The only sensible alternative:is my earlier suggestion: Law-makers and regulators should radically simplify the rules. They could make a start by dropping sophisticated and unnecessary rules that most players break (deliberately of carelessly -- only a mind-reader can know for sure). These rules add no discernible value to the game but unfairly disadvantage the minority who comply with them,

The only possible response to this is "which rules are you talking about?"
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#9 User is online   pescetom 

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Posted 2018-September-01, 07:28

View Postgordontd, on 2018-August-31, 04:48, said:

This has been raised and discussed on the EBU TD Forum and there will be a correction in the next issue of English Bridge magazine.


I read that forum but can't say I came away convinced that the rule is either clear or justified.
EBU Blue Book - 7 F 3 Dual meaning signals
Dual meaning signals (when following suit) are not permitted.
Examples of prohibited dual meaning signals:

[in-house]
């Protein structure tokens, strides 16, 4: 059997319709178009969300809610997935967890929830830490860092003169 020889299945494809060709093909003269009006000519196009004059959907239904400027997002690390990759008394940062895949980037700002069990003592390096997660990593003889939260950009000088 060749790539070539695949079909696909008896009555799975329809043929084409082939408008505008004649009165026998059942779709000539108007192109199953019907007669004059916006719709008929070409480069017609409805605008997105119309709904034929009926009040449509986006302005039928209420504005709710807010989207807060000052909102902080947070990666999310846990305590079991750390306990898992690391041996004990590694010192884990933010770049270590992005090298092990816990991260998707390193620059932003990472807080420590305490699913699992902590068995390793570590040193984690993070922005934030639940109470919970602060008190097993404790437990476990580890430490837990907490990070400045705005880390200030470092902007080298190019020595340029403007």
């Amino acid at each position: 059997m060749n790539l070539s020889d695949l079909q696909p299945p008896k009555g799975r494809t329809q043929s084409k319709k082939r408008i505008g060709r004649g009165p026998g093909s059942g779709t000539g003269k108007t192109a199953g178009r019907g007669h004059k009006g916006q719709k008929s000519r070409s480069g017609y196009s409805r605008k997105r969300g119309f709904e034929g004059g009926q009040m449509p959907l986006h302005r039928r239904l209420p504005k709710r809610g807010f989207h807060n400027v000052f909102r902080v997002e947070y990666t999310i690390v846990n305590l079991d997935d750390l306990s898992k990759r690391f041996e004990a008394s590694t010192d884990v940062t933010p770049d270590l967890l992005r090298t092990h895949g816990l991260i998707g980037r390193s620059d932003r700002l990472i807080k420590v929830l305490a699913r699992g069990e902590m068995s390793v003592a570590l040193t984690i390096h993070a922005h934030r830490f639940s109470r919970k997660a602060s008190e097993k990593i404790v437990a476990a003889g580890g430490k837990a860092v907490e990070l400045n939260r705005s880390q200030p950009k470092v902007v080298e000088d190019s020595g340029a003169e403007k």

(a) One message (typically attitude) is given according to whether the card played is odd or even; a different message (typically suit preference) is given according to whether the card played is high or low.


If the reasoning behind the rule is that cited by Abbeybear
"Methods of signalling which require players to play a card that they may or may not hold to send the message they want to convey are, frankly, a menace. The reason, of course, is that when a player does not hold the "right" card to send the message he wants to convey, it is only human nature that he he has to take some time to decide which "wrong" card is going to be least damaging. Partners learn, consciously or otherwise, to give less weight to slow signals."